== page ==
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There are two main types of mouth guards - store bought or custom made. A store bought guard can either be used right out of the box or a 'boil-and-bite' type, which can be slightly customized at home. While store bought guards can serve their purpose, they are often not as comfortable or as effective as a guard that is custom made. They are also not appropriate for treating sleep apnea. 

A custom made guard is molded specifically to each individual mouth. Our Lone Peak Dental team will take custom dental impressions of your teeth, then they will be sent to a special dental lab to create the guard that fits the anatomy of your teeth. Since a custom guard is designed to fit more closely to the shape of your mouth and teeth, they offer more comfort and are more effective against sports-related dental trauma. 

If you find yourself waking up frequently with sore teeth, headaches, and jaw pain, call Lone Peak Dental. We can help come up with a custom solution to help keep your teeth protected and give you a better night's sleep!

Mouth Guards

Mouth guards are protective dental appliances that are designed to protect tooth damage. A dentist may recommend a mouth guard for a variety of reasons, such as:

 - Teeth grinding - a mouth guard can help protect your teeth from the effects of grinding and clenching. Oftentimes, people are unaware they are grinding or clenching their teeth during sleep. This can lead to damaged teeth, interrupted sleep, jaw pain, and headaches if not properly addressed. 

- Snoring and sleep apnea - people with chronic snoring or obstructive sleep apnea may benefit from a custom mouth guard. This type of appliance shifts and repositions your jaw to open your airway during sleep.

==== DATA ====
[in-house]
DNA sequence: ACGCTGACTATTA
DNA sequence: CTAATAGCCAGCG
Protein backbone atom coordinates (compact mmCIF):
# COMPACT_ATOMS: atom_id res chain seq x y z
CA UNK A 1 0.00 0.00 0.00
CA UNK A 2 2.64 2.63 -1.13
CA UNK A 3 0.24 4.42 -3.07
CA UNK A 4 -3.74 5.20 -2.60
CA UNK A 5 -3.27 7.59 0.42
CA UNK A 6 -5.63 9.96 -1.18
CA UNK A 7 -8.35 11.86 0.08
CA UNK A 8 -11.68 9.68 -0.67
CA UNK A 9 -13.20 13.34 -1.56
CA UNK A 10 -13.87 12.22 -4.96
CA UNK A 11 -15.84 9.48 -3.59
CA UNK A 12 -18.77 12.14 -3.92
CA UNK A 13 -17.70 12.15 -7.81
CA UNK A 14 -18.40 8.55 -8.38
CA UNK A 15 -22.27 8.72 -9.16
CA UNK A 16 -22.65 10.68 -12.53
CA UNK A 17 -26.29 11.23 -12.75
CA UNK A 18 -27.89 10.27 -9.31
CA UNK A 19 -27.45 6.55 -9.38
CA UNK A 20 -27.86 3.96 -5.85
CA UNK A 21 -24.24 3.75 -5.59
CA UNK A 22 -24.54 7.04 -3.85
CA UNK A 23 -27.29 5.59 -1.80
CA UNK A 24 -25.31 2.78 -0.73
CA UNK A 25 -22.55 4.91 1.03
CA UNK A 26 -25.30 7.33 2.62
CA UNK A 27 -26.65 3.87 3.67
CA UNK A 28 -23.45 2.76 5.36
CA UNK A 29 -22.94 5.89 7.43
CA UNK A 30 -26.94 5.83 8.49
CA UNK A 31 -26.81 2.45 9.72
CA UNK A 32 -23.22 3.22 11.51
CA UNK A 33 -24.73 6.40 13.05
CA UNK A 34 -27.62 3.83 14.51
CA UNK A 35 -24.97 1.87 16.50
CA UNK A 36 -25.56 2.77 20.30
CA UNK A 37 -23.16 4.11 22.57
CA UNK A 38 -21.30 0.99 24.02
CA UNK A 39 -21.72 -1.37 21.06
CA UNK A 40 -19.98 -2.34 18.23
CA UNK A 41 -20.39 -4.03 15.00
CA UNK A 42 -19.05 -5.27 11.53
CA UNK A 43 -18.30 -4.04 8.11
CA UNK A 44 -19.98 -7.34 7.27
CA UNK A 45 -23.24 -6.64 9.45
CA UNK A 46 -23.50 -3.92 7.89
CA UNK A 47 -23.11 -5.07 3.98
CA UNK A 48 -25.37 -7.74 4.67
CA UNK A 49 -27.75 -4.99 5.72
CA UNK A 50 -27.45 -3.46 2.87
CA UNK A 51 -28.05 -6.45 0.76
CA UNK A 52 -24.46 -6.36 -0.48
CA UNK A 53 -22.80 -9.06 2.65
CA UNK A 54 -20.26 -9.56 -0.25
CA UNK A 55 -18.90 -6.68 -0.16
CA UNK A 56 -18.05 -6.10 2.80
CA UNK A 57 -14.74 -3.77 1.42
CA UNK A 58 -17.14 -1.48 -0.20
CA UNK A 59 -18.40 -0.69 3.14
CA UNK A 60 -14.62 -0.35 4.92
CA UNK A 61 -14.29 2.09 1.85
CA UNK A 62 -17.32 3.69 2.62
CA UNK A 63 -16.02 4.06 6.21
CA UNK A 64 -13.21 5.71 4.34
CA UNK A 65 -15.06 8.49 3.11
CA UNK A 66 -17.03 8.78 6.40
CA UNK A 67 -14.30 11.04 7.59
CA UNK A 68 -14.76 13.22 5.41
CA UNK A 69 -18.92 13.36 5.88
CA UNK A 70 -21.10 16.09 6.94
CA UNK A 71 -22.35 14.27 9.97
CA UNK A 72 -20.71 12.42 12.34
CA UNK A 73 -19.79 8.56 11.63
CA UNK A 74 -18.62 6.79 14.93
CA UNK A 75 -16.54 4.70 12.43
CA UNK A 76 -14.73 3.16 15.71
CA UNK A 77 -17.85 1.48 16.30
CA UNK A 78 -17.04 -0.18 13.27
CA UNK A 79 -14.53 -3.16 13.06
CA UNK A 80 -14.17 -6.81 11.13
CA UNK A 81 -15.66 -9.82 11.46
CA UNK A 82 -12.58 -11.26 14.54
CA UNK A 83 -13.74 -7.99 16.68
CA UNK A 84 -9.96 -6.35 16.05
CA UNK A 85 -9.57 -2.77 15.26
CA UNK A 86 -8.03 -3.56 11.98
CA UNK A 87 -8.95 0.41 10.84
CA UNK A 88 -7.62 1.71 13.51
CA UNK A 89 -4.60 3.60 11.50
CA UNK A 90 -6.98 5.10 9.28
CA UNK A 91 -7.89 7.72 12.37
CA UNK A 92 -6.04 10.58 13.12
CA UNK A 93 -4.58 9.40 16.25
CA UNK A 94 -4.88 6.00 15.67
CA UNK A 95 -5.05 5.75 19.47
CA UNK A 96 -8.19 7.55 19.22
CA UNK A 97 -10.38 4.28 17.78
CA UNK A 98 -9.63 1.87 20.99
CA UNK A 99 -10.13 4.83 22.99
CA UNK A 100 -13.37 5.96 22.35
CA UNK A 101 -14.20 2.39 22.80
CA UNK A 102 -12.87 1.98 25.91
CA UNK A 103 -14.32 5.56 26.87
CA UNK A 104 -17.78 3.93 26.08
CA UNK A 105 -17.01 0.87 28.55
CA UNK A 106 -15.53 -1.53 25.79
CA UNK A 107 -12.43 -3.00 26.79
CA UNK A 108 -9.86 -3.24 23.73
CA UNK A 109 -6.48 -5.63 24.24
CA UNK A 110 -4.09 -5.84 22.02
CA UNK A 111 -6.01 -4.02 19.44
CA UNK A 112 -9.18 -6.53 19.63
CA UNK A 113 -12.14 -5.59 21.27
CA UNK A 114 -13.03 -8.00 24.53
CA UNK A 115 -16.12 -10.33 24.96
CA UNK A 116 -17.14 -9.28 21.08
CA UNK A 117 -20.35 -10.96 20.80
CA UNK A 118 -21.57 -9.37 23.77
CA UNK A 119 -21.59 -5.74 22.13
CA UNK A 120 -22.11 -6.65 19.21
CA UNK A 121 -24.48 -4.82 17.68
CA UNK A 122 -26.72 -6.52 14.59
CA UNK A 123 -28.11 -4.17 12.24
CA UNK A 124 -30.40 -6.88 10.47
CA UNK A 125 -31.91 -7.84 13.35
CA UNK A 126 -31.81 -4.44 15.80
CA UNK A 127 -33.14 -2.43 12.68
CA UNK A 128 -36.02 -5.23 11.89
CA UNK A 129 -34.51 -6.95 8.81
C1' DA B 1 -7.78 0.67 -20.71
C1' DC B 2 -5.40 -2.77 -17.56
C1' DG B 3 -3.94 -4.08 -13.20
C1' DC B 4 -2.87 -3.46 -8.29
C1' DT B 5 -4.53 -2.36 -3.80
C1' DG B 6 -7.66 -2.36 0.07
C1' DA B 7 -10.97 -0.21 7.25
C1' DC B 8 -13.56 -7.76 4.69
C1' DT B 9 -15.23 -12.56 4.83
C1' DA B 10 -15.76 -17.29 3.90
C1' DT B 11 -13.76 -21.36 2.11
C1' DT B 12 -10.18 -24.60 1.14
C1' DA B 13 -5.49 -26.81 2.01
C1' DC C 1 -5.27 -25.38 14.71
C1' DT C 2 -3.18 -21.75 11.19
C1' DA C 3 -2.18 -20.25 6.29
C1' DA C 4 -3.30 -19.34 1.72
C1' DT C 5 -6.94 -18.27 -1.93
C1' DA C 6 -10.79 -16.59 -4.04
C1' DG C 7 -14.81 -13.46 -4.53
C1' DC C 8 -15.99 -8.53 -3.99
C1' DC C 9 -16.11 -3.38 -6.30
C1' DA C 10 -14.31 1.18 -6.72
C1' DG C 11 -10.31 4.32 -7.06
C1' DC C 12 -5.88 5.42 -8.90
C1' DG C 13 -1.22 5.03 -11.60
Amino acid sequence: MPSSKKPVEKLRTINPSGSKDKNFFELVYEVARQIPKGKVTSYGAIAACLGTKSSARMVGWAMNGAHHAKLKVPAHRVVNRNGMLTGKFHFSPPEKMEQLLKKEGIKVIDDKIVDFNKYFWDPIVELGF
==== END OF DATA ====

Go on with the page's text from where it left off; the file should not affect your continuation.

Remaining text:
- Sport Guard - wearing a mouth guard (also referred to as a sports guard) during sports can help protect the mouth from injury. If you play sports like boxing, wrestling, soccer, basketball, hockey, or football, a custom mouth guard can greatly reduce your risk for chipped or knocked out teeth and damage to the gums. 

- TMJ Dysfunction - these are conditions affecting your jaw joints and surrounding muscles and ligaments. Your TMJs (temporomandibular joints) connect your lower jawbone on either side to your skull and help with jaw movements, like speaking and chewing. TMJ symptoms vary widely and may include: jaw pain and stiffness, difficulty opening and closing your mouth, have jaw popping or clicking, or feel a difference in the way your teeth fit together. 

Custom vs Store-Bought

custom dental impressions
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